Here's the label (it's a reflective gold/black) and you can see those exposed ribs in the back. A nice touch and certainly removes a little weight. This thing is light as heck.


Ephemera: Banjo Mando in Action (c.1910)

Contrary to popular belief, banjo mandolins were, well, quite popular. Here's what appears to be an Oscar Schmidt banjo-mando in action around 1910-15 or so. For some reason they just look so good in sepia.


Gauges: Tenor Guitar & Tenor Banjo Tunings

I have been getting tons of calls over the past few weeks regarding tenor guitars. I mean tons. What the heck is happening? I thought there were only a few of us funny tenor-fans out there plucking away and restoring these oddballs.

At any rate, I asked one caller why so many calls and... she said: probably the reason for the surge in popularity is the surge in popularity of ukes and uke-family instruments which make tenor instruments (both guitar and banjo varieties) easily adaptable for uke fingering. So I remembered... even back in the day the manufacturers of tenor guitars advertised that they could be tuned like ukes!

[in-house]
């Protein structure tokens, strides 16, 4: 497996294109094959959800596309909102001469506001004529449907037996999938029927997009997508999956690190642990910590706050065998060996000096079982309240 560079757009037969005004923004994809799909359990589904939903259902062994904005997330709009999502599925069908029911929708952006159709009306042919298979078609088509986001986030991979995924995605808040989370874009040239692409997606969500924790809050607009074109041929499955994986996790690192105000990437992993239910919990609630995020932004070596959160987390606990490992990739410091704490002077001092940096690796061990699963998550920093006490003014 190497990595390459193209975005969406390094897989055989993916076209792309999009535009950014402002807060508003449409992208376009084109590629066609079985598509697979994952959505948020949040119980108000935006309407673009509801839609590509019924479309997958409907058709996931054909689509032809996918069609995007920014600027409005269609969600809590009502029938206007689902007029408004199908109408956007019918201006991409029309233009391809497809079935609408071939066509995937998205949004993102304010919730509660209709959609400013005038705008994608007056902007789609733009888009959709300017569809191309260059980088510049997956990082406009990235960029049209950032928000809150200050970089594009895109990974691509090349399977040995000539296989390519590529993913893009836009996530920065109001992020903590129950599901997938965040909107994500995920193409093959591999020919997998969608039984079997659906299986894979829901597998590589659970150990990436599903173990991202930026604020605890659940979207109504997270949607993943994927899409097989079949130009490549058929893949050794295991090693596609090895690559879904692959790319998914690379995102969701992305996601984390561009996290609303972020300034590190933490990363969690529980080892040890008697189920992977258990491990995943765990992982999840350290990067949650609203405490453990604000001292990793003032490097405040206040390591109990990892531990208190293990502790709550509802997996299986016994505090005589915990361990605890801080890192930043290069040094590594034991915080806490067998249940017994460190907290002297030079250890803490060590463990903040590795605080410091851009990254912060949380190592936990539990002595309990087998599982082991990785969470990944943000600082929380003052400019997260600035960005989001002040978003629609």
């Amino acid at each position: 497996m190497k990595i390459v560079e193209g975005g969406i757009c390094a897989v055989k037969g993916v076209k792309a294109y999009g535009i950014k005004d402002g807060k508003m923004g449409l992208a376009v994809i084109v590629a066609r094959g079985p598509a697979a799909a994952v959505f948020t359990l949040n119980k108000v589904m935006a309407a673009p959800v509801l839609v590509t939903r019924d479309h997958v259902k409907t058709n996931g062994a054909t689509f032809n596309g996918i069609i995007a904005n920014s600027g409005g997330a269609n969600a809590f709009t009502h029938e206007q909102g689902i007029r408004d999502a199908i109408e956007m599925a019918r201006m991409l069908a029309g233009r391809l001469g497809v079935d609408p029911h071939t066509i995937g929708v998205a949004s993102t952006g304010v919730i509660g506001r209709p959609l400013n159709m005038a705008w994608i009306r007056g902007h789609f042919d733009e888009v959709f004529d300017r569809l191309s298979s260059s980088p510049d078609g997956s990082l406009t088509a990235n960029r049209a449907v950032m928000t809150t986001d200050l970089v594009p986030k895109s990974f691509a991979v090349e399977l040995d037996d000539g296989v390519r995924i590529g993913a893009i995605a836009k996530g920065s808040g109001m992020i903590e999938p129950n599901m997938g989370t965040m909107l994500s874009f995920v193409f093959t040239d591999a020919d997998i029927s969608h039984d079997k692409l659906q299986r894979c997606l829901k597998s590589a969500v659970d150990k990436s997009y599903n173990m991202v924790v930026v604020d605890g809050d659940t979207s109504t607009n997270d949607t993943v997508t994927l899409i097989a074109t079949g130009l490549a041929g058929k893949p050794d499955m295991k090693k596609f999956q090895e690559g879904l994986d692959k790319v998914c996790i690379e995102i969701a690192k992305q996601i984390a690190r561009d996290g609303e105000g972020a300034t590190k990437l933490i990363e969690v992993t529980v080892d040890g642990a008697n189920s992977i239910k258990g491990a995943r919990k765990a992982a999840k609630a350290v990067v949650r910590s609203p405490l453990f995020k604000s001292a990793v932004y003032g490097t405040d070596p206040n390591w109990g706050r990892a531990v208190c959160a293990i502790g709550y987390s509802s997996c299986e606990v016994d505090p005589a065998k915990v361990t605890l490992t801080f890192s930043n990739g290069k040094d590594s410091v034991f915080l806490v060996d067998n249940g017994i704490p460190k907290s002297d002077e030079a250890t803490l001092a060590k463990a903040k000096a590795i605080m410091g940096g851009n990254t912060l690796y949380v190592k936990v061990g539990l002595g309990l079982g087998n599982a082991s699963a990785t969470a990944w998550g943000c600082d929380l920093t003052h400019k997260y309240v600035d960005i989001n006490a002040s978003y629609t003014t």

So... that got me thinking: time for a new "segment" on this blog -- gauge and tuning recommendations for various instruments -- and we're starting today with tenor-scale (4 steel strings and 19-23" scale) instruments.

Note that the below suggestions can be modified up and down gauges to suit the needs of your instrument's build and your playing style but are generally applicable. I also always write tunings out "low to high."


Regular 20" Scale:
36w (C) 26w (G) 16 (D) 10 (A)
Regular 23" Scale: 32w (C) 22w (G) 14 (D) 9 (A)
Celtic 20" Scale: 45w (G) 32w (D) 20w (A) 13 (E)
Celtic 23" Scale: 40w (G) 30w (D) 16 or 17 (A) 10 or 11 (E)